Perhaps the Queen’s birthday holiday weekend is the wrong choice. It’s not summer and we are conditioned to spending our national day in the sun rather than on what is actually the opening of the snow season. Downhill skiing and zipping across mountain trails doesn’t quite project the image such an important event should enjoy. If so, what other day would work? We gained independence from mother England on 1st January 1901 and that shines brightly as a natural alternative. Given, however, that we tend to get up to some strange behaviour the night before, behaviour that might render a large number of celebrants unfit to take part in the festivities, perhaps not. There has, in the past, been strong support for merging Anzac Day, 25th April with Australia Day. I like the idea, but having visited both Gallipoli and Flanders Fields, I’d hate to see the spirit of the Anzacs take a back seat to anything. The 9th of May also has significance, being the opening of the first Federal parliament in Melbourne in 1901. It was also the opening date of the new Parliament in Canberra in 1927 and of the new Parliament House (the existing one) in 1988; to hell with summer, this would be my preferred model, but I’m just one vote. So, what do you think? Can we start a movement and put this present embarrassing, insensitive and divisive blot on our calendar into the public domain for discussion? I want to celebrate this day; I want to feel the pride ripple through my body. I want to feel the lump in my throat as they play the national anthem. I’ve never felt that way on any 26th of January in the past. I feel it at the AFL Grand Final every year but that’s another matter. The notion of celebrating our national day on a day that coincides with a date in history that recalls the arrival of an invading fleet intent on establishing a colony for another country is not my first choice, or my last. In fact it’s no choice.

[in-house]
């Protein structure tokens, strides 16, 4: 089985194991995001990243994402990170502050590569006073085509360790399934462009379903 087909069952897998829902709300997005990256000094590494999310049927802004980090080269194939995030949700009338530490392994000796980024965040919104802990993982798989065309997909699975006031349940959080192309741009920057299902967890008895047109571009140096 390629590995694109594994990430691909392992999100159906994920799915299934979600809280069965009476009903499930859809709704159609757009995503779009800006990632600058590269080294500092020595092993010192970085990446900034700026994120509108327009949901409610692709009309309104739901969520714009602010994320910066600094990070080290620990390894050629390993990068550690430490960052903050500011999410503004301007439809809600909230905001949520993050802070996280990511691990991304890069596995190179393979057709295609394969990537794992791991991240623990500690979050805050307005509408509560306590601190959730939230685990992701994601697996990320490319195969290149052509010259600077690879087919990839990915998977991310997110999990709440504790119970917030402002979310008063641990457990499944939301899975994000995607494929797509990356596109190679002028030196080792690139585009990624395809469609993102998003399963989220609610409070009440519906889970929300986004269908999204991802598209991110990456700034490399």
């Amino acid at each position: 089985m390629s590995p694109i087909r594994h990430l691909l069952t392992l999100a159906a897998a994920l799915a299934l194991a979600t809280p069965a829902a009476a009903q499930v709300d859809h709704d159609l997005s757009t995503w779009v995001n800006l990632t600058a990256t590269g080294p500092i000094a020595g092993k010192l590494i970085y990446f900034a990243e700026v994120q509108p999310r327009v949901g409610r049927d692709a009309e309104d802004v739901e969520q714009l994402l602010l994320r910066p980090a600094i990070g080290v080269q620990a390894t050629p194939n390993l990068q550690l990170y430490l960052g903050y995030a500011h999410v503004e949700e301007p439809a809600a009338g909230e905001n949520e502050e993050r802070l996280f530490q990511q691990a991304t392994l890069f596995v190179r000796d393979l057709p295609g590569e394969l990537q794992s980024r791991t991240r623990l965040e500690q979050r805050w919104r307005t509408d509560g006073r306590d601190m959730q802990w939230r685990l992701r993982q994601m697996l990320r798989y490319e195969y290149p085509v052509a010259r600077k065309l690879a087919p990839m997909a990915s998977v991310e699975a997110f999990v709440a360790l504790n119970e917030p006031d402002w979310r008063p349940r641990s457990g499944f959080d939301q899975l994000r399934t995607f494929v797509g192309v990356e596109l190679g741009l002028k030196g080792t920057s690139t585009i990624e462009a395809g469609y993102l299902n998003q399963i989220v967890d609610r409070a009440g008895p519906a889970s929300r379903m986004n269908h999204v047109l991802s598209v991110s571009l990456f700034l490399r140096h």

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Was Australia invaded or settled?

Was Australia invaded or settled?

This article was first drafted this time last year in response to a passionate debate around Australia Day on whether Australia was settled by the English, or invaded.

The view has long been held, hardly without question, that the English indeed settled in Australia in 1788. Many Indigenous Australians beg to differ; often quite vociferously around this time of year. Fueled by emotion rather than evidence, they insist it was an invasion.

They may be right.